The configuration steps you've performed thus far will let any number of
VMs run as services without problems. However, you might find that some
built-in VMware features will get in the way. For example, when multiple
VMs attempt to start and share the same floppy drive, VMware displays a
message that the floppy drive will start as disconnected on all VMs
except for the one that was powered on first. You must click OK to
acknowledge the message before the VM boot processes will continue. To
prevent the need for manual intervention at boot time, you might want to
configure the settings of each VM on the host so that their floppy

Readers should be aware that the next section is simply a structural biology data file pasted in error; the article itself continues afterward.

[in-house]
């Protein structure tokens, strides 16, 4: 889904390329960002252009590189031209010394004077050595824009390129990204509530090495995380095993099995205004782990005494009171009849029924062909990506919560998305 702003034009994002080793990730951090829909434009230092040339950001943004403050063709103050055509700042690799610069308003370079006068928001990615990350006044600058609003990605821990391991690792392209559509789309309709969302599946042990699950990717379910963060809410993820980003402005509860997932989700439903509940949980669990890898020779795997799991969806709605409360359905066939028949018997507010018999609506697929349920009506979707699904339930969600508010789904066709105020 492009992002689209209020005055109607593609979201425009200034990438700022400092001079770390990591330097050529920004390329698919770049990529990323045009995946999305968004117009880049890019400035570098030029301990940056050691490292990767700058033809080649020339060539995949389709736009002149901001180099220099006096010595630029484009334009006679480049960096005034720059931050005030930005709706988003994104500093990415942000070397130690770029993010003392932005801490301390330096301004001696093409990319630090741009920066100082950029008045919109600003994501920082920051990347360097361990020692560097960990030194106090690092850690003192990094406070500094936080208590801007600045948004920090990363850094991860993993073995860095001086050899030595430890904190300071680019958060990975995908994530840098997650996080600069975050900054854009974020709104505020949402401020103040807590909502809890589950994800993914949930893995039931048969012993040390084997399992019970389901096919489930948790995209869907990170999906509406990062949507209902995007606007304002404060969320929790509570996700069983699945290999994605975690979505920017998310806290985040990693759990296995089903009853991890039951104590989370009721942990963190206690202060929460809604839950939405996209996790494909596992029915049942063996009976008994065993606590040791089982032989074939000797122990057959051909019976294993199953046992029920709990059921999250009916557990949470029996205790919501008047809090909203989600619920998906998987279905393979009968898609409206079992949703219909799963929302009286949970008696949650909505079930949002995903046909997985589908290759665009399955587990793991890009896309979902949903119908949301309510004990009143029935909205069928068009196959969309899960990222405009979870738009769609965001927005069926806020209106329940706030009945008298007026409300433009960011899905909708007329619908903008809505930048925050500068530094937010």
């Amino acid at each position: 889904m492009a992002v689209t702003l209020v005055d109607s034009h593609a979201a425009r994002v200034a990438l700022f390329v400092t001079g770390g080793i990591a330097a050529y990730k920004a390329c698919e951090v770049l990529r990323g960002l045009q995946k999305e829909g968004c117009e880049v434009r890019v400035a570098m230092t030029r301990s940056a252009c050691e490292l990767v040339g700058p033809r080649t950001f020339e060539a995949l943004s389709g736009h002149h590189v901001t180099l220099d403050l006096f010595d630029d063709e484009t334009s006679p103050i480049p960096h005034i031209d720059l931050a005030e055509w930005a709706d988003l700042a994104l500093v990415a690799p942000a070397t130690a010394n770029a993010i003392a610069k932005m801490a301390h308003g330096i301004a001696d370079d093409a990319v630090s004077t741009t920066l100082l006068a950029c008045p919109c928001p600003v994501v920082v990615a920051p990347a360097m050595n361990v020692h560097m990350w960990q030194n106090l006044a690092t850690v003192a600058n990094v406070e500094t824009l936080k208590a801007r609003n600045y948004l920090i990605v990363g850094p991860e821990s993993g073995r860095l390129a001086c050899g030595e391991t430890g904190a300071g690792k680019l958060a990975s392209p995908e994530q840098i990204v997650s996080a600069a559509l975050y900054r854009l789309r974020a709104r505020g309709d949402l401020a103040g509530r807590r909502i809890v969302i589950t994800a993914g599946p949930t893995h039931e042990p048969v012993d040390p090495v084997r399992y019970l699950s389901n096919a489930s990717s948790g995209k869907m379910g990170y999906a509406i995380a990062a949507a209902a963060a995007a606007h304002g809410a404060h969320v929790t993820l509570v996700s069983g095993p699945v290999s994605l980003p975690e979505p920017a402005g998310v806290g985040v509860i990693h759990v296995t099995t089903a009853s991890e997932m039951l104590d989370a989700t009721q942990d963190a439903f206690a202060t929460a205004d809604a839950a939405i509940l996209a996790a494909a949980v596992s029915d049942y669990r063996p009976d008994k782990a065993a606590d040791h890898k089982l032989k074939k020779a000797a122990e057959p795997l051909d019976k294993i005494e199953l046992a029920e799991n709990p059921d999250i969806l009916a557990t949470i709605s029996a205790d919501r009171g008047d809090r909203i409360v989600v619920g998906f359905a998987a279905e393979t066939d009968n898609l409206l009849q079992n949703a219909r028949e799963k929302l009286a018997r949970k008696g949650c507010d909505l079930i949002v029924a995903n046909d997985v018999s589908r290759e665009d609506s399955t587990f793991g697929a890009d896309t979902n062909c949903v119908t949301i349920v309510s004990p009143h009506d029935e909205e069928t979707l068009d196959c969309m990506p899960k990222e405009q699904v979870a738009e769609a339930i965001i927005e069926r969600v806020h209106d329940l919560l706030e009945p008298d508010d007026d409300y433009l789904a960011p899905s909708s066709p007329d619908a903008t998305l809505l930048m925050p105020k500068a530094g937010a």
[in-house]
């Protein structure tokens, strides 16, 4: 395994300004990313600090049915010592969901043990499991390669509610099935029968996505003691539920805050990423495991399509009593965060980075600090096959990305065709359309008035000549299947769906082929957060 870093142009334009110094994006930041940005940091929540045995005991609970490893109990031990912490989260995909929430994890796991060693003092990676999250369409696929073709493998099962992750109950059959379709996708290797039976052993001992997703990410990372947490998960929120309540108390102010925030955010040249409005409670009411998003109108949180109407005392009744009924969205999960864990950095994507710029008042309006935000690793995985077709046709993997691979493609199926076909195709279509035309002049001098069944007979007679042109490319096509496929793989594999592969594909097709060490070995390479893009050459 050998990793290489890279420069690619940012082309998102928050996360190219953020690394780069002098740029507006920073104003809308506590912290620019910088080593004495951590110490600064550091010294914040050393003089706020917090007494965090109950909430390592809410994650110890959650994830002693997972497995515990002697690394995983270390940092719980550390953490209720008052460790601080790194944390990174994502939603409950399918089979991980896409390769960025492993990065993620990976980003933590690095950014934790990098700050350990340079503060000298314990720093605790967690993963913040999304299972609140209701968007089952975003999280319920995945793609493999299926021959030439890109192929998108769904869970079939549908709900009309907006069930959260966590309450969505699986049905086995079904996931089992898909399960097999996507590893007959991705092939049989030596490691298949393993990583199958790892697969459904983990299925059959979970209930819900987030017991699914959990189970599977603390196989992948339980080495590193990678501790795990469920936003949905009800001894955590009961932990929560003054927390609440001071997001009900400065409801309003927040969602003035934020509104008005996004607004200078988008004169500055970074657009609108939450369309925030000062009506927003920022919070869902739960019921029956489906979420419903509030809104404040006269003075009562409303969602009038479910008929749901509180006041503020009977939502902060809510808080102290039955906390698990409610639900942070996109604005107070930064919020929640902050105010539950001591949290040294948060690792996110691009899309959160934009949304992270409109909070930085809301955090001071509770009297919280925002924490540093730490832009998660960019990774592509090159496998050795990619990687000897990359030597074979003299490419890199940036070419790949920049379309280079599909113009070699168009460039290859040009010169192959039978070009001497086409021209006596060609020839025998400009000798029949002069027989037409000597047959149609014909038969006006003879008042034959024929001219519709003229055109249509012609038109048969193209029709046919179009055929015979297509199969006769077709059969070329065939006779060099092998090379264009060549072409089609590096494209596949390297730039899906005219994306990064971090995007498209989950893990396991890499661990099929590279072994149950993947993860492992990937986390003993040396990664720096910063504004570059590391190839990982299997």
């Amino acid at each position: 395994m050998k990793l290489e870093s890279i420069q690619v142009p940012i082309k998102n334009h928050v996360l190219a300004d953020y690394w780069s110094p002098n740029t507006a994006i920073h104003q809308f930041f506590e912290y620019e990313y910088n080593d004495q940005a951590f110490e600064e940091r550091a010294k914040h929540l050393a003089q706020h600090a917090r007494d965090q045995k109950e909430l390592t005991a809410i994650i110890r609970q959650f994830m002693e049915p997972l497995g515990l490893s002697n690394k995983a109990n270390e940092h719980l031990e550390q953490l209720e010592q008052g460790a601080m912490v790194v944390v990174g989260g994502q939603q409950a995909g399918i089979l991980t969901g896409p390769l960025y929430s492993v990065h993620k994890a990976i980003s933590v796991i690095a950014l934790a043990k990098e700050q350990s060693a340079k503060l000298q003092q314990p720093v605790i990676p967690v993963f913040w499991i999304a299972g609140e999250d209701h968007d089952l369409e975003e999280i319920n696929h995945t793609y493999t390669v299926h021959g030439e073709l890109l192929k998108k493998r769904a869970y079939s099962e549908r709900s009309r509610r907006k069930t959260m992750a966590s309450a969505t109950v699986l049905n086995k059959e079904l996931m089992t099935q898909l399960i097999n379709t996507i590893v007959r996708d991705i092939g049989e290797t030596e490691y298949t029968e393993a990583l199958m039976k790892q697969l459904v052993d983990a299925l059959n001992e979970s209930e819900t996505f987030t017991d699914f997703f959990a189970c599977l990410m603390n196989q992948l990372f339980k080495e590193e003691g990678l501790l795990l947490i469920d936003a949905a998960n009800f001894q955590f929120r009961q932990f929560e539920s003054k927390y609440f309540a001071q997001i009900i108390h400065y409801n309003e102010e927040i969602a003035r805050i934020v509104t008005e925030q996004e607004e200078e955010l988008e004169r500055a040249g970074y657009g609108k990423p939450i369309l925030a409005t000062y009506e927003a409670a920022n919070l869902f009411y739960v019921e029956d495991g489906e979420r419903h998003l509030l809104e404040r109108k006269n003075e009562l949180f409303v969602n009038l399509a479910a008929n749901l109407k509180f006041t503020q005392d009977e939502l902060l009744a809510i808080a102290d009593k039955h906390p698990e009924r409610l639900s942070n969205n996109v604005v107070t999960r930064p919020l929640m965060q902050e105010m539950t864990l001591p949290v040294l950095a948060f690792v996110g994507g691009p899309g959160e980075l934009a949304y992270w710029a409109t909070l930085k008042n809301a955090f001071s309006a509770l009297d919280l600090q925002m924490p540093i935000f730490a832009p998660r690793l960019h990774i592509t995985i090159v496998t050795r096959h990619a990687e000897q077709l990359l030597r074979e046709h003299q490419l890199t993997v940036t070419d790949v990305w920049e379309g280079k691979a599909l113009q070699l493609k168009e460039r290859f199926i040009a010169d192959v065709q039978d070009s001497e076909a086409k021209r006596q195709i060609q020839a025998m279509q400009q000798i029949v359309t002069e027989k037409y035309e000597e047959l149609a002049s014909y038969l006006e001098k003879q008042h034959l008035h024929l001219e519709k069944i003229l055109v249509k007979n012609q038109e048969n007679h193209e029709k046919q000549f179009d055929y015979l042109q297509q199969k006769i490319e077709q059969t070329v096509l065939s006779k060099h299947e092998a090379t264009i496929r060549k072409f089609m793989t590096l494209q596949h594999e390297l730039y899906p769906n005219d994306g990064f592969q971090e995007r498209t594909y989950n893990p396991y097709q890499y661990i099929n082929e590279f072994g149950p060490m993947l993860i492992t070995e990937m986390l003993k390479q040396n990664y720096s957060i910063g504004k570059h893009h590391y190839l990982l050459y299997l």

drives don't connect at power on.

To configure a VM's floppy drive to start as disconnected, open the VM
in VMware, double-click the floppy drive icon, then clear the Connect at
Power On check box and click OK in the floppy drive's Settings dialog
box. One other method for preventing the floppy drive from connecting at
power on is to open the VM's .vmx configuration file in Notepad and set
the floppy0.startConnected parameter to "false".

VMware hints might also interrupt a VM's startup process. You can
prevent all hints from appearing for any particular VM by opening and
editing the VM's .vmx file in Notepad. To disable all hints, add the line

hints.hideAll = "true"
to the file, as Figure 2 shows.

Take It to the Max
Now your VMs can run in ways you've never imagined. For example, you can
configure a VM to run as a DC that your host OS can log on to. When
you've attained the "unattainable dream" of running VMware as a service,
the possibilities are endless.


Windows Server 2003 Resource Kit Tools